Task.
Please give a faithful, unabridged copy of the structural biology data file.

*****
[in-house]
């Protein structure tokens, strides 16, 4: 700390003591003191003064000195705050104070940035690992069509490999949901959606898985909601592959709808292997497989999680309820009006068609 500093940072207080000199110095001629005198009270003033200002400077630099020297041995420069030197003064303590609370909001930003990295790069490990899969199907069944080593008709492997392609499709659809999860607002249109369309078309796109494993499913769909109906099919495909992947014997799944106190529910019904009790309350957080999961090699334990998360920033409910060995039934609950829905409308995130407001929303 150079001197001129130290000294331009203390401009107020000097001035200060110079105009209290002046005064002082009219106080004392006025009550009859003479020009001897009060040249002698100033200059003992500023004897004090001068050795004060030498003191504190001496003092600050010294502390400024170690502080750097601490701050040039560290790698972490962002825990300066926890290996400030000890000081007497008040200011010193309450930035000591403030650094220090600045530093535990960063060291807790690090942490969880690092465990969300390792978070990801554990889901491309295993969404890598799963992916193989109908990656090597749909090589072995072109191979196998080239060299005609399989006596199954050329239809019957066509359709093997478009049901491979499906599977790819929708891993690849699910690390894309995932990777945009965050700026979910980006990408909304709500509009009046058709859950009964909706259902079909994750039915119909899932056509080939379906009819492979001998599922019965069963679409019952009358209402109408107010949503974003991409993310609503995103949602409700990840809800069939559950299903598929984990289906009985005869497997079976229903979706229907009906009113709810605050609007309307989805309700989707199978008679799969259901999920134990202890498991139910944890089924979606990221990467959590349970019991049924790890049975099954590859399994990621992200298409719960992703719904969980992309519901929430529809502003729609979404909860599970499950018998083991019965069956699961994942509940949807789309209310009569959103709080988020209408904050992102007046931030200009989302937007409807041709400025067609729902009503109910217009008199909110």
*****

[in-house]
């Protein structure tokens, strides 16, 4: 700390003591003191003064000195705050104070940035690992069509490999949901959606898985909601592959709808292997497989999680309820009006068609 500093940072207080000199110095001629005198009270003033200002400077630099020297041995420069030197003064303590609370909001930003990295790069490990899969199907069944080593008709492997392609499709659809999860607002249109369309078309796109494993499913769909109906099919495909992947014997799944106190529910019904009790309350957080999961090699334990998360920033409910060995039934609950829905409308995130407001929303 150079001197001129130290000294331009203390401009107020000097001035200060110079105009209290002046005064002082009219106080004392006025009550009859003479020009001897009060040249002698100033200059003992500023004897004090001068050795004060030498003191504190001496003092600050010294502390400024170690502080750097601490701050040039560290790698972490962002825990300066926890290996400030000890000081007497008040200011010193309450930035000591403030650094220090600045530093535990960063060291807790690090942490969880690092465990969300390792978070990801554990889901491309295993969404890598799963992916193989109908990656090597749909090589072995072109191979196998080239060299005609399989006596199954050329239809019957066509359709093997478009049901491979499906599977790819929708891993690849699910690390894309995932990777945009965050700026979910980006990408909304709500509009009046058709859950009964909706259902079909994750039915119909899932056509080939379906009819492979001998599922019965069963679409019952009358209402109408107010949503974003991409993310609503995103949602409700990840809800069939559950299903598929984990289906009985005869497997079976229903979706229907009906009113709810605050609007309307989805309700989707199978008679799969259901999920134990202890498991139910944890089924979606990221990467959590349970019991049924790890049975099954590859399994990621992200298409719960992703719904969980992309519901929430529809502003729609979404909860599970499950018998083991019965069956699961994942509940949807789309209310009569959103709080988020209408904050992102007046931030200009989302937007409807041709400025067609729902009503109910217009008199909110």